Nigerian president’s return prompts question from US

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The United States Secretary of State has expressed concern over the return of Nigeria’s incapacitated president Mr. Umaru Yar’Adua whose arrival to the country was under intense secrecy. Mr. Yar’Adua’s condition remains unknown: He has not been seen in public, and it is unclear when he could resume office.

“We hope that President Yar’Adua’s return to Nigeria is not an effort by his senior advisers to upset Nigeria’s stability and create renewed uncertainty in the democratic process,” US Assistant Secretary of State Johnnie Carson said in a statement.

The U.S. welcomed the news of the return of Mr. Yar’Adua whose plane from Jeddah, Saudi Arabia, was met at Abuja by an ambulance in the early hours of Wednesday. Reports however suggested the president’s health remained fragile and that he might not be able to discharge the duties of his office.

According to reporters in Abuja, at the scene of the president’s arrival, the convoy that met him at the airport was an ambulance specially fitted with intensive care facilities and no-one is yet reported to have seen or spoken to him.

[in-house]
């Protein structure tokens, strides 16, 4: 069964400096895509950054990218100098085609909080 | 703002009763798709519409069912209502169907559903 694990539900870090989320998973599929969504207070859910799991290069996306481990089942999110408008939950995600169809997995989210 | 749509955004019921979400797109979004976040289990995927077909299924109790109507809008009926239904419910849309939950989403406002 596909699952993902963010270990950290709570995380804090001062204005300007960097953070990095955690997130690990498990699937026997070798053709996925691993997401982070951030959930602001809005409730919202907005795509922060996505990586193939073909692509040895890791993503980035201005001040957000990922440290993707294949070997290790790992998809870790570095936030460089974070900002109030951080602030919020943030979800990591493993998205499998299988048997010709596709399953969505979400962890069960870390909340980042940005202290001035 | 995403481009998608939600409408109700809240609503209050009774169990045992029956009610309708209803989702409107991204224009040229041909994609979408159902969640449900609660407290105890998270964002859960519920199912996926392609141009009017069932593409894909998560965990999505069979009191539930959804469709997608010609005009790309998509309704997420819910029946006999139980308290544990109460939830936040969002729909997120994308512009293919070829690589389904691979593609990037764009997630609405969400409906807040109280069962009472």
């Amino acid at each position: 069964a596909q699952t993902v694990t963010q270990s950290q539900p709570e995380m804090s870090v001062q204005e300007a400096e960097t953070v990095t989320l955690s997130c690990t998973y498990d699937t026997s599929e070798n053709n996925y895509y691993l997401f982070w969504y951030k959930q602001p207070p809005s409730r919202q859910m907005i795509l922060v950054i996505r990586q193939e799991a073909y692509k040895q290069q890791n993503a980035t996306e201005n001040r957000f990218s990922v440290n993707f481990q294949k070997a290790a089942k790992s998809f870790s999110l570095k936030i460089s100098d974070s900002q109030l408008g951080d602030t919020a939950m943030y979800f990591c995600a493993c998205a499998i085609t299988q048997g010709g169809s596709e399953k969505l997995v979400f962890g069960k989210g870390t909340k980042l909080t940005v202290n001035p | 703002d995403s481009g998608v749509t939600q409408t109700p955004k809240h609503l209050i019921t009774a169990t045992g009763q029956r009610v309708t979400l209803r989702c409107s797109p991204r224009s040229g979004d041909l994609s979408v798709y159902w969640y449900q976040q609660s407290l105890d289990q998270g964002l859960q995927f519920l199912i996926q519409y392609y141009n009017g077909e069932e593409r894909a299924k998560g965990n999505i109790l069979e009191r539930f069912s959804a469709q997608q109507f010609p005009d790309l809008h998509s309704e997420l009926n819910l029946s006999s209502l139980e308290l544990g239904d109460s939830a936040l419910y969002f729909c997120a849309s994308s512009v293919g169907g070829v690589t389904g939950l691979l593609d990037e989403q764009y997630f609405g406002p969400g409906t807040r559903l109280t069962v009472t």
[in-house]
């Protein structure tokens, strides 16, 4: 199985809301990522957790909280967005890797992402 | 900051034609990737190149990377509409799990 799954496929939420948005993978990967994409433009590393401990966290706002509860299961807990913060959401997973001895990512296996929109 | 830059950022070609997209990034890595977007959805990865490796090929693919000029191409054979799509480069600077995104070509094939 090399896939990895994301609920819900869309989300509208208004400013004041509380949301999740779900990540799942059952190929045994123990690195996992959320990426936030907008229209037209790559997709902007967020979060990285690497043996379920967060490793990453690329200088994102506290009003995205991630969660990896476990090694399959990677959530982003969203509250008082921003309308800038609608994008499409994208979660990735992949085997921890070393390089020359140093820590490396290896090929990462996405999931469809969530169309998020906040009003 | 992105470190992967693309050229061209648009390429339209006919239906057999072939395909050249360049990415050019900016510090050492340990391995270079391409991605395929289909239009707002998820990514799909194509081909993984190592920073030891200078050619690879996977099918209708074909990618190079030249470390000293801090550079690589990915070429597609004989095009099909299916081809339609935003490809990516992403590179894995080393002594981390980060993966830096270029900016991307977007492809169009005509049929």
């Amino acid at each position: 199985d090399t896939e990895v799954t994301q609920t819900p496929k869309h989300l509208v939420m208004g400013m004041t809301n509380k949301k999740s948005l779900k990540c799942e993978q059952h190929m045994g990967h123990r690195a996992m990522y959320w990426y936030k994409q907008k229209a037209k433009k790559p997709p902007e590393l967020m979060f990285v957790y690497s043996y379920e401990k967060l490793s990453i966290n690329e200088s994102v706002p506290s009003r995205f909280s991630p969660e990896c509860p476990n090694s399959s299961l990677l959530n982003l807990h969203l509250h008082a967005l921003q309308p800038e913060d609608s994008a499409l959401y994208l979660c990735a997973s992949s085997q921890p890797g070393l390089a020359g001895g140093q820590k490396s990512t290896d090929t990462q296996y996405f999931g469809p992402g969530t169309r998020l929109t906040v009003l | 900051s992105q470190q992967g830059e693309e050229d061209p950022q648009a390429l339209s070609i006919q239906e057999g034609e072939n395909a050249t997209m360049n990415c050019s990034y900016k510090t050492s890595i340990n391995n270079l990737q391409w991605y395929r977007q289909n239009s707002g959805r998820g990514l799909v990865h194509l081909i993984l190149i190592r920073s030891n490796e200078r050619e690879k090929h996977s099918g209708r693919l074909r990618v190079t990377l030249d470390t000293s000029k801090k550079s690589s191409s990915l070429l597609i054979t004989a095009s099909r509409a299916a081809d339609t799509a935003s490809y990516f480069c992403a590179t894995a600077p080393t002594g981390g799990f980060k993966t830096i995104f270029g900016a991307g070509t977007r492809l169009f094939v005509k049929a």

Nevertheless the president’s spokesman, Olusegun Adeniyi, issued a statement to the Nigerian people affirming that while the president completes his recuperation, Vice-President Goodluck Jonathan will continue to oversee the affairs of state.

“President Yar’Adua wishes to reassure all Nigerians that on account of their unceasing prayers and by the special grace of God, his health has greatly improved,” the spokesperson was quoted.

Despite this remarks by the presidents spokesperson, many Nigerians say they want to see the president on video or in photographs to be convinced he is not dead.

President Yar’Adua has not been seen in public since his health trip to Jeddah last November to be treated for lingering kidney and heart problems.

Acting in his place, Vice president Jonathan, has since made considerable efforts, including reshuffling ministers, pledging to tackle power shortages and forging ahead with an amnesty for militants in the oil-rich Niger Delta.

Behind the scenes, analysts say there has been intense politicking and shoving for clout as politicians look ahead for elections due by April next year.

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